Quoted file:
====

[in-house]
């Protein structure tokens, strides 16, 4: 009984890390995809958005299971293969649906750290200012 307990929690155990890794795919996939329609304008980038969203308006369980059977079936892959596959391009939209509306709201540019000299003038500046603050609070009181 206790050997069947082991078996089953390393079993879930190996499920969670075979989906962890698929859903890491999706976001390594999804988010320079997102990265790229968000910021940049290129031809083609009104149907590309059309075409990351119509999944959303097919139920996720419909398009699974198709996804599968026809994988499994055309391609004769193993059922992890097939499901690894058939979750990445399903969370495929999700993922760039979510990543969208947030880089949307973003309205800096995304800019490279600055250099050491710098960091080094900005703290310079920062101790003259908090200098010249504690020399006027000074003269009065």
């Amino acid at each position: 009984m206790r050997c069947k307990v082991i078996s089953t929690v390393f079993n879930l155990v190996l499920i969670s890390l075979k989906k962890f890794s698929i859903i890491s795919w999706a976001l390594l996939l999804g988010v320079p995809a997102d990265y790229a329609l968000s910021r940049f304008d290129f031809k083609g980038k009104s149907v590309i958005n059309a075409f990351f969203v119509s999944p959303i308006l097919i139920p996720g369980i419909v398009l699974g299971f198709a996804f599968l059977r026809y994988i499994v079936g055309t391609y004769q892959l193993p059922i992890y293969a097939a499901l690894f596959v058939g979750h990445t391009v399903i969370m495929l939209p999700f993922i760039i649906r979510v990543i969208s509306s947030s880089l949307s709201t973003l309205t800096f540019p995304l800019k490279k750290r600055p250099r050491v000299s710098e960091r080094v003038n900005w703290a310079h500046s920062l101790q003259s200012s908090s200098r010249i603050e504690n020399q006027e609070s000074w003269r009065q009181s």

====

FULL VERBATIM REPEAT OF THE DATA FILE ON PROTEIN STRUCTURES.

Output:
[in-house]
């Protein structure tokens, strides 16, 4: 009984890390995809958005299971293969649906750290200012 307990929690155990890794795919996939329609304008980038969203308006369980059977079936892959596959391009939209509306709201540019000299003038500046603050609070009181 206790050997069947082991078996089953390393079993879930190996499920969670075979989906962890698929859903890491999706976001390594999804988010320079997102990265790229968000910021940049290129031809083609009104149907590309059309075409990351119509999944959303097919139920996720419909398009699974198709996804599968026809994988499994055309391609004769193993059922992890097939499901690894058939979750990445399903969370495929999700993922760039979510990543969208947030880089949307973003309205800096995304800019490279600055250099050491710098960091080094900005703290310079920062101790003259908090200098010249504690020399006027000074003269009065």
């Amino acid at each position: 009984m206790r050997c069947k307990v082991i078996s089953t929690v390393f079993n879930l155990v190996l499920i969670s890390l075979k989906k962890f890794s698929i859903i890491s795919w999706a976001l390594l996939l999804g988010v320079p995809a997102d990265y790229a329609l968000s910021r940049f304008d290129f031809k083609g980038k009104s149907v590309i958005n059309a075409f990351f969203v119509s999944p959303i308006l097919i139920p996720g369980i419909v398009l699974g299971f198709a996804f599968l059977r026809y994988i499994v079936g055309t391609y004769q892959l193993p059922i992890y293969a097939a499901l690894f596959v058939g979750h990445t391009v399903i969370m495929l939209p999700f993922i760039i649906r979510v990543i969208s509306s947030s880089l949307s709201t973003l309205t800096f540019p995304l800019k490279k750290r600055p250099r050491v000299s710098e960091r080094v003038n900005w703290a310079h500046s920062l101790q003259s200012s908090s200098r010249i603050e504690n020399q006027e609070s000074w003269r009065q009181s």